12 December 2018
Hub research led by Dr Garry Cook of CSIRO will inform updates to the method used by the federal government to calculate carbon credits that could benefit land owners and managers in northern Australia’s savanna regions. This research has shown that the landscape may store significant amounts of carbon through the accumulation of standing dead trees as well as the on-ground woody debris currently included in the method. Projects that appropriately manage fire to maintain this carbon in the landscape may be eligible for carbon credits. This research project uses on-ground surveys of tree stand structure as well as hi-tech LiDAR methods to accurately measure and monitor the amount and distribution of carbon stored in wood across our northern savannas. Although the project has focussed on the low-rainfall (600–1000 mm) savannas, the work will also be applicable to high-rainfall savannas.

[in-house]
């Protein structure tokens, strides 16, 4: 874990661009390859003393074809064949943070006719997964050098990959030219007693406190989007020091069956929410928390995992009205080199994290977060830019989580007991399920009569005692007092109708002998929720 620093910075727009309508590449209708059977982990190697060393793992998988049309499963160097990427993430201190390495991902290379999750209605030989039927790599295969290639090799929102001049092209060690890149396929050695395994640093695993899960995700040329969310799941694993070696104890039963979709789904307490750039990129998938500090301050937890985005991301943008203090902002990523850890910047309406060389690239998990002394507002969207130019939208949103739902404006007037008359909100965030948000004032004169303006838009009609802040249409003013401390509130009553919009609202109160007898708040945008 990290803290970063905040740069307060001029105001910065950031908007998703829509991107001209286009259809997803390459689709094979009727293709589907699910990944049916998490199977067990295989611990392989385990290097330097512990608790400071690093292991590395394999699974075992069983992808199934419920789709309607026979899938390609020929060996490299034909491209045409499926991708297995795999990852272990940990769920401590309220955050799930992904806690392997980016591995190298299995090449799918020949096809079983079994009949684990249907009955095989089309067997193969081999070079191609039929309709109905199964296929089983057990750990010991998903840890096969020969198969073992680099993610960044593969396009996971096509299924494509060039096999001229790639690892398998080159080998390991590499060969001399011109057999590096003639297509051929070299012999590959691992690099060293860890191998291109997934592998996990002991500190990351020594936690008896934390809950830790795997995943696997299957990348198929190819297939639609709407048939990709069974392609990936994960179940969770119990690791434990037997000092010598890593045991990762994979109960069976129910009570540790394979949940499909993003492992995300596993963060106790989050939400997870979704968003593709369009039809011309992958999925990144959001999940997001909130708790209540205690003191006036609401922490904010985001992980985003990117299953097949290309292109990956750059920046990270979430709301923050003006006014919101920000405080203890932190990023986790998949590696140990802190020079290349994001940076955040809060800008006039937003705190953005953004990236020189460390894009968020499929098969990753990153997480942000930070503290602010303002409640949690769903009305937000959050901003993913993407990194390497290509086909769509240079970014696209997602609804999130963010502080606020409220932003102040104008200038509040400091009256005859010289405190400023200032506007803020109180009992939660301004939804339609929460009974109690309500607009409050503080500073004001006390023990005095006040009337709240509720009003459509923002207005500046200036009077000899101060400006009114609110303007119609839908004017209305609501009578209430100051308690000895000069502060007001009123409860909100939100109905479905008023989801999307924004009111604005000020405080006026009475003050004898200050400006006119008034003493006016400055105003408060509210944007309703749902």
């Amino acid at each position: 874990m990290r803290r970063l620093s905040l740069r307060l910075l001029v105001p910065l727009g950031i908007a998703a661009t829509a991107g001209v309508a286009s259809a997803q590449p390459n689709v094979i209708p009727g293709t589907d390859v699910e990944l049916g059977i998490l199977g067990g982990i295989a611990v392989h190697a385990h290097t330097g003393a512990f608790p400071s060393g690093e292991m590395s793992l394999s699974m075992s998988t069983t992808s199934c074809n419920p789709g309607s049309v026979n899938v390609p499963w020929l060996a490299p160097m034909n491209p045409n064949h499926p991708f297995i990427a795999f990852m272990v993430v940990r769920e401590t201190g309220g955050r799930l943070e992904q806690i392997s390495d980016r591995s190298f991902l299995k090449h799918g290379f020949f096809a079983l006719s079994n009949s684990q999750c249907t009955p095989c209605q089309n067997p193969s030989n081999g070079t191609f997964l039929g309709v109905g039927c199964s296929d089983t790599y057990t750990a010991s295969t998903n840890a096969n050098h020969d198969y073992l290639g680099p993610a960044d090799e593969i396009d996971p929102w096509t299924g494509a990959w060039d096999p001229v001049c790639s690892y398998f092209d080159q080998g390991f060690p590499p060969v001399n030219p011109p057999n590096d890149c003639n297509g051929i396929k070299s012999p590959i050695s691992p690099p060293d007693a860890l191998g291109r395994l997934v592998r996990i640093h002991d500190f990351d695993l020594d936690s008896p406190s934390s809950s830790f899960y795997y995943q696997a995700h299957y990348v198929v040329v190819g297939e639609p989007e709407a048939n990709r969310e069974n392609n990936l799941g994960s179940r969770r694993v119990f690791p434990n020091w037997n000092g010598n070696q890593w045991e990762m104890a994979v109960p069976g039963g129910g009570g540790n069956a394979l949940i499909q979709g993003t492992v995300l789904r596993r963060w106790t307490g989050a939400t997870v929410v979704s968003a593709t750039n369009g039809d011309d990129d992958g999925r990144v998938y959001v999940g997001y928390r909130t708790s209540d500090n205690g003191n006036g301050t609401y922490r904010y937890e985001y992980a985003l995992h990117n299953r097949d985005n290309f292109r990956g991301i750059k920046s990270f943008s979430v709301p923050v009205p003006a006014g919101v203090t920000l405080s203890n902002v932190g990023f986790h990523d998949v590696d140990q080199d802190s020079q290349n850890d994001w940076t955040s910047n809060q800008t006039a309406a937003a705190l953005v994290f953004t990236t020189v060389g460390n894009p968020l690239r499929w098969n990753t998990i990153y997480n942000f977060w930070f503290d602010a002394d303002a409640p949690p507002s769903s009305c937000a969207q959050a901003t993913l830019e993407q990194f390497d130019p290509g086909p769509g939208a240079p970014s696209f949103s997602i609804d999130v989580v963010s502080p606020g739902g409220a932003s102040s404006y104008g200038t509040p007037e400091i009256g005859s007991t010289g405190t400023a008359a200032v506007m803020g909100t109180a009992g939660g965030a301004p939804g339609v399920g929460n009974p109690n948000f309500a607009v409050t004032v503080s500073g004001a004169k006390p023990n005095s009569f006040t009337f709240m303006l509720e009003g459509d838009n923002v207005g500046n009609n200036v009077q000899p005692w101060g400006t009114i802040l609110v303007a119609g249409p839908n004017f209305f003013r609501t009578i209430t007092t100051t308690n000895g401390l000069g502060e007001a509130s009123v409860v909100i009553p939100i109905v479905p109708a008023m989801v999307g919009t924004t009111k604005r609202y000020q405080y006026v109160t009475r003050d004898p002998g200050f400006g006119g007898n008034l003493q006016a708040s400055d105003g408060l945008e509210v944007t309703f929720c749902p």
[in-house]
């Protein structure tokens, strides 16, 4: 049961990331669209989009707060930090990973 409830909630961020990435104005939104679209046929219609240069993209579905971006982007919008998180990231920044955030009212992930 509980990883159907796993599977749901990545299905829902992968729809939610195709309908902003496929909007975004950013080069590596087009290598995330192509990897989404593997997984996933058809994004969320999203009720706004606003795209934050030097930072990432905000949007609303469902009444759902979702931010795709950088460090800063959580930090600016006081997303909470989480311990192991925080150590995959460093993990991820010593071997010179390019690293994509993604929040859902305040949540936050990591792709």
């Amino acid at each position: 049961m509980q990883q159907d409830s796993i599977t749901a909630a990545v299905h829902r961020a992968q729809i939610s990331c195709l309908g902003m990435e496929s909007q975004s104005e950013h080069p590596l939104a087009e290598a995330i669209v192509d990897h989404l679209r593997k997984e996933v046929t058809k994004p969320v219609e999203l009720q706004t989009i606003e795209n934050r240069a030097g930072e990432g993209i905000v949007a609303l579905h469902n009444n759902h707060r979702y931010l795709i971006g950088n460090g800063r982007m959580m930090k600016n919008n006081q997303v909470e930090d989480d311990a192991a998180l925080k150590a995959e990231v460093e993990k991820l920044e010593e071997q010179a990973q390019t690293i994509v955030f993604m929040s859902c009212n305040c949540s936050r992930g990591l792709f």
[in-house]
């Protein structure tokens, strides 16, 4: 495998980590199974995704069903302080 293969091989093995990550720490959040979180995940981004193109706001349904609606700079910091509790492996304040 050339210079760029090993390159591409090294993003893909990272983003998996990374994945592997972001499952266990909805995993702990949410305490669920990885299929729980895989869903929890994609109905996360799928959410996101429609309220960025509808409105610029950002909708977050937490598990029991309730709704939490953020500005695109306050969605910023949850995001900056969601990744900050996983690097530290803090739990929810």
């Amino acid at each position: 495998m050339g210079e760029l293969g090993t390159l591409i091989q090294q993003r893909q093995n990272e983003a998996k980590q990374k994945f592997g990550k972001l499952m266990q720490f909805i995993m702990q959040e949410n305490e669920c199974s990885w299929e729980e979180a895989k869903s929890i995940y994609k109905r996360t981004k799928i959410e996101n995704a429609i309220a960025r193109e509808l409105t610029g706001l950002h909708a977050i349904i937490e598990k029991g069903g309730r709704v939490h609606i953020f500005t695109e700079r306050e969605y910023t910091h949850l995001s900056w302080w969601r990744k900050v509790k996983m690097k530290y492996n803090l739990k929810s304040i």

Qld Indigenous Land and Sea Rangers Conference Indigenous rangers are central to caring for land and sea Country, and well-designed […]
Caring for Country improving Indigenous lives Hub researchers have found that caring for Country improvies the lives of Aboriginal and […]
[See original media release and more images at AI transforms Kakadu management.] Microsoft is partnering with Kakadu National Park […]
Our Northern Hub Newsletter highlights what's going on in our research projects across northern Australia. It includes latest findings, what's coming up and what this all means for sustainable development and land and water management in the region.
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